“Afraid of having to emerge from your chrysalis of lies. Afraid of being vulnerable. Afraid to love somebody with all your heart and let them love you in return. You know, the whole terrifying ordeal of being known thing.”

Don’t I love you with all my heart? And don’t you love me in return?

“You know that’s not what I’m talking about.”

I know. But it’s enough for me. 

“What about Dice?”

What about him?

“Oh come on! It’s obvious that you’re crazy about him. So why don’t you act on it? He could be The One—the mate you’ve been waiting for all your life.”

Okay, I understand what you’re trying to tell me. But as long as I’m an alpha—

“You’re not an alpha! It’s a lie! Sorry, sorry. I didn’t mean to shout. I just don’t know how to get through to you. For someone so smart you can be infuriatingly thick sometimes. Think about everything you might be giving up by carrying on with this charade. Not just the love of a lifetime, but a bond unlike any other in the world—even the one between you and me—and the chance to start a family of your own. No matter how badly you want to protect me, if it comes at the expense of your health and your joy, I’d rather have the truth come out and be done with it.”

Yeah, but the scandal—

“Will ignite and burn out the way all scandals eventually do. We can survive the truth. How much longer can you survive the lie?”

Honestly—I don’t know. Up until a few months ago, I believed that I could play this role indefinitely. But after that first drug failed and now all these side effects from the new one—I’m scared and I don’t know what to do.

“Bullshit! You know exactly what to do! Quit the drugs, come clean about who and what you are, and tell Arisugawa Dice that you are head-over-heels in love with him!”

You make it sound so easy. But what if…

“What if what?”

What if Dice doesn’t want me the way I want him?

“Don’t be ridiculous! How could he possibly not want you? You, the cutest omega in the whole damn world!”

In the whole damn world? I’m flattered, but I must say that smacks of bias coming from someone with the exact same face as me. 

“Well, I won’t deny that I’m biased, but your alpha would have to be a moron or a masochist or both to not want you. And if that’s the case, you’re better off without him.”

Maybe. But my feelings for him won’t magically disappear if he rejects me. And I can’t blame him if he does, especially after he learns that I’ve been living a lie the entire time we’ve known each other. But I don’t know if I could bear it. To lose Dice. When I’ve already lost you. It would be too much. I’m not—I’m not as strong as you think I am. And I—I—

“Aww, no. Don’t cry. Please don’t cry. I can’t handle seeing you heartbroken. It’s like looking at myself being heartbroken for you and feeling powerless to help. You don’t deserve this kind of pain. You deserve happiness. And love. All I want is for you to be happy. My brilliant, sensitive, adorable omega little brother.”

And all I want is for you to wake up and come home. I need you. Now more than ever before. So wake up already, big brother. Wake up. Everything will be okay if you just wake up.

“I’m sorry. I can’t do that.”

Why not?

“Because I’m just an imaginary voice inside your head. One half of a conversation you’re having with yourself. Your real brother is—”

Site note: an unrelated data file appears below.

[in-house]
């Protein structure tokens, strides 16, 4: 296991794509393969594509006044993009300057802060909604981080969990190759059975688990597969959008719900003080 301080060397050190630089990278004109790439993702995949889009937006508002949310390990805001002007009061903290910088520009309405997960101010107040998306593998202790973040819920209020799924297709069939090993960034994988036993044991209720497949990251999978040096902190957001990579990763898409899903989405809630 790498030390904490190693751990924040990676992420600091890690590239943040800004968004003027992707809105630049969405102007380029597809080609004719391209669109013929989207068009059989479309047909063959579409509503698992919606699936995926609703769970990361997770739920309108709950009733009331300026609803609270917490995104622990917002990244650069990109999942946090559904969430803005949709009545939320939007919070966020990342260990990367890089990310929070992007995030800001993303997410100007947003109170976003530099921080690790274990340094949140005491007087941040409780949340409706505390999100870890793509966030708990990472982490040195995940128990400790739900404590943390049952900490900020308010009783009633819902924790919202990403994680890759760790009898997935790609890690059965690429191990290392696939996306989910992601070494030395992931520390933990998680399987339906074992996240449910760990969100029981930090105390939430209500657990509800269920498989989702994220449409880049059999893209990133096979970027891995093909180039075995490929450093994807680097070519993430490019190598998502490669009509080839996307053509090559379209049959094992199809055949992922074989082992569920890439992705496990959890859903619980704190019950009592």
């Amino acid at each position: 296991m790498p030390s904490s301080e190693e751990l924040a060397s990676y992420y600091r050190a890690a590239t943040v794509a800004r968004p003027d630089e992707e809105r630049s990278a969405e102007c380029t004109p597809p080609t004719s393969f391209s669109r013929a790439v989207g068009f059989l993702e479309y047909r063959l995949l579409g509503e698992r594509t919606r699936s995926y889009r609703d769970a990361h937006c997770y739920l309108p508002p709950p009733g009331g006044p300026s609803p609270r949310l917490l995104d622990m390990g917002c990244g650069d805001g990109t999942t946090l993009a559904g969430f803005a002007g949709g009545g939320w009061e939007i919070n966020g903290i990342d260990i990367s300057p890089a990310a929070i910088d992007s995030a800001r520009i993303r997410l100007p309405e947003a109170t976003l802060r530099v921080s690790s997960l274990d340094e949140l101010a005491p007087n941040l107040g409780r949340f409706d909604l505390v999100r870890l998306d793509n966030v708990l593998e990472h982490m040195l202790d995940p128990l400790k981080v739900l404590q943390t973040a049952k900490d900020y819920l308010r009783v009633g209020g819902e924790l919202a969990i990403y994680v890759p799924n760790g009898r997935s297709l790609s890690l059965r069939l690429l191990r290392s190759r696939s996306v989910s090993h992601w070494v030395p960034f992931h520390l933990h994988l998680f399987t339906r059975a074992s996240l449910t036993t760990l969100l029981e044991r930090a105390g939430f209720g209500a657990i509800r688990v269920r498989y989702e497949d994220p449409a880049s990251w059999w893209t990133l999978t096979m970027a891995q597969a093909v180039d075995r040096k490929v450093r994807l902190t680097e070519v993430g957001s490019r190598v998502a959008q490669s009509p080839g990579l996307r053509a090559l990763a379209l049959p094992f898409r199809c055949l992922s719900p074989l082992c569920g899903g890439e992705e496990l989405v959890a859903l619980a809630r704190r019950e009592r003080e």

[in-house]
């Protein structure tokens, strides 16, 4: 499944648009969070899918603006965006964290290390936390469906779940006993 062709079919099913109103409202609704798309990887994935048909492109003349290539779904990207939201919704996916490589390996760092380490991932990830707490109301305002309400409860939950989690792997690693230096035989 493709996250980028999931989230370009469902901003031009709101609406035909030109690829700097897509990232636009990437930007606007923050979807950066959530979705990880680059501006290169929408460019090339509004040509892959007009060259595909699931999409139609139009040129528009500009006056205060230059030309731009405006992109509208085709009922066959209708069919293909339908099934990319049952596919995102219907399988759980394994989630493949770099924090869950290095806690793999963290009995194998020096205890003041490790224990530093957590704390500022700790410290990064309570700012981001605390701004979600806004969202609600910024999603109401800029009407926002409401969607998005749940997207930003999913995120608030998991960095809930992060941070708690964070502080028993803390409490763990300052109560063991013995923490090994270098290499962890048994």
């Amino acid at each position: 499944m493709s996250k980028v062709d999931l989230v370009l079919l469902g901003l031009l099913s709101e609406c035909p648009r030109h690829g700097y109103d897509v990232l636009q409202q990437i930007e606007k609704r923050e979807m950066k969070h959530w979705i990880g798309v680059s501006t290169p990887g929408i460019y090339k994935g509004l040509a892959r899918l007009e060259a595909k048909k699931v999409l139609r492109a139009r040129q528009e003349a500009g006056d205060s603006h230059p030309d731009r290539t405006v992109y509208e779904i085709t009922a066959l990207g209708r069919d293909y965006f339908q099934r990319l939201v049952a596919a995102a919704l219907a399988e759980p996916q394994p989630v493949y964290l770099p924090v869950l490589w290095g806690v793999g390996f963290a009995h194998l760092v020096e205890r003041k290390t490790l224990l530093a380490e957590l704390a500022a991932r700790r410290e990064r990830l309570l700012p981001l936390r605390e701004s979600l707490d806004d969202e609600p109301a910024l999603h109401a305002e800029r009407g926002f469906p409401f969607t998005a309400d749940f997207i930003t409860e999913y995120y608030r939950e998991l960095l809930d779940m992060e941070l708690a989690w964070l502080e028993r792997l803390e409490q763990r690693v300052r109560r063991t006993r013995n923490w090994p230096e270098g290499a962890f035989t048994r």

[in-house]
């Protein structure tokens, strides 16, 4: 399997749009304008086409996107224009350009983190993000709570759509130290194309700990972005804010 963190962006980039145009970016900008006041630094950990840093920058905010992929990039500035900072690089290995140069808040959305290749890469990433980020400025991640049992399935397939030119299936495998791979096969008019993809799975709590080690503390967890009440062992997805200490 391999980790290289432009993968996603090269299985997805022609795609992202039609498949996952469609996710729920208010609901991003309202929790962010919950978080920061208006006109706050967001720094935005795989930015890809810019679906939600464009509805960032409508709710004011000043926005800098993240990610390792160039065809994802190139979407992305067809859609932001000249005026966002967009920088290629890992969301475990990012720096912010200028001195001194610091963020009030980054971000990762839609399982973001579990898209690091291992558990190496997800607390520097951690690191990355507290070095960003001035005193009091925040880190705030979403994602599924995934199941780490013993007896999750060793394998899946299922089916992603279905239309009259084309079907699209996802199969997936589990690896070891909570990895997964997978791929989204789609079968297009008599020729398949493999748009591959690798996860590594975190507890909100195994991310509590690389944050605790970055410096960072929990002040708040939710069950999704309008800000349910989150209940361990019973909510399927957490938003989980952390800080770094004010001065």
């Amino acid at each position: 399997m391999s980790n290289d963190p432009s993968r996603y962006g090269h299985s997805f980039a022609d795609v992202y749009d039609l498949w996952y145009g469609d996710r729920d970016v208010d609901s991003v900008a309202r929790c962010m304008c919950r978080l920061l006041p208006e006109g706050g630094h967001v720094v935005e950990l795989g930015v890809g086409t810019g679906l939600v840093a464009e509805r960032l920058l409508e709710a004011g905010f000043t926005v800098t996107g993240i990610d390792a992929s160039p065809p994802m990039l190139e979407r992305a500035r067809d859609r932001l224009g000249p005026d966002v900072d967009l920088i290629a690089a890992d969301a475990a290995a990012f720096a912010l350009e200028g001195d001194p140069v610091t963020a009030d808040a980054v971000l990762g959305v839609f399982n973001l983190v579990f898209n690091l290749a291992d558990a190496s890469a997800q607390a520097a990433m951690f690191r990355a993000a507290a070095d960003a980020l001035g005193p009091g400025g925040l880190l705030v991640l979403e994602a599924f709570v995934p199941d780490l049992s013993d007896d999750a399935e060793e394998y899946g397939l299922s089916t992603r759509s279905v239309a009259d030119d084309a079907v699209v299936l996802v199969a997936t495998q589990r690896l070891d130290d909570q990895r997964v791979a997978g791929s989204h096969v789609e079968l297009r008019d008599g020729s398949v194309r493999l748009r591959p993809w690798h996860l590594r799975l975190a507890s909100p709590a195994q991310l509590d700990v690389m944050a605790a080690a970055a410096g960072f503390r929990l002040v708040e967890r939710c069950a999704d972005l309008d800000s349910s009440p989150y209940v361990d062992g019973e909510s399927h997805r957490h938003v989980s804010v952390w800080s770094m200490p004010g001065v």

Gentaro’s mental dialogue—monologue, in truth—ended abruptly with an eruption of buzzing against his right buttock. It was the alarm he’d programmed into his phone, letting him know it was time for a CalorieMate. Covertly, he unpocketed his snack and crammed it into his mouth, chewing slowly because it was dry and he didn’t want to choke.

“Oi! There you are!” Dice had materialized at Gentaro’s side as if he’d teleported. “Thought you might’ve gone off to look at brainier stuff than puppies and kittens but you were just round the corner, huh? So, you ready for the next level or what?”

Another two seconds of mastication were needed before Gentaro could swallow safely and answer. “I’m ready. But just for the record, no mind is too erudite to appreciate the ineluctable charms of puppies and kittens.”

Dice’s face twisted in incomprehension. “Ero-dite? Inner-luctable? You know, sometimes I think you make words up just to annoy me.”

“Your allegations wound me, Dice,” said Gentaro, pressing a hand to his chest melodramatically. “Do you really think me so duplicitous?

But Dice didn’t answer; his eyes were narrowed on Gentaro’s face. “Have you been crying?”

“Crying?” Gentaro’s hand went to his cheek and found it wet. This was embarrassing. Ordinarily he would conjure up a quick, slick lie, but this time the truth was strange enough to pass for a lie. “Well what do you know, it seems I really was crying. It’s nothing to be concerned about, though. I was struck by inspiration for a story I’m working on and started writing it in my head. The scene is an emotional conversation between twin brothers who haven’t spoken in years and I couldn’t help but be moved to tears by it. Alas, this is the curse of having such a powerful imagination.”

“If you say so,” said Dice. His voice and facial expression conveyed skepticism.

Interesting , thought Gentaro. He can see through a lie quickly when it’s actually the truth . Well, mostly the truth . Out loud Gentaro said, “I hope you’ll read it if I write it into a book. Perhaps you’ll be brought to tears as well. Now then, onwards and upwards. Lead the way, bookstore tour guide.”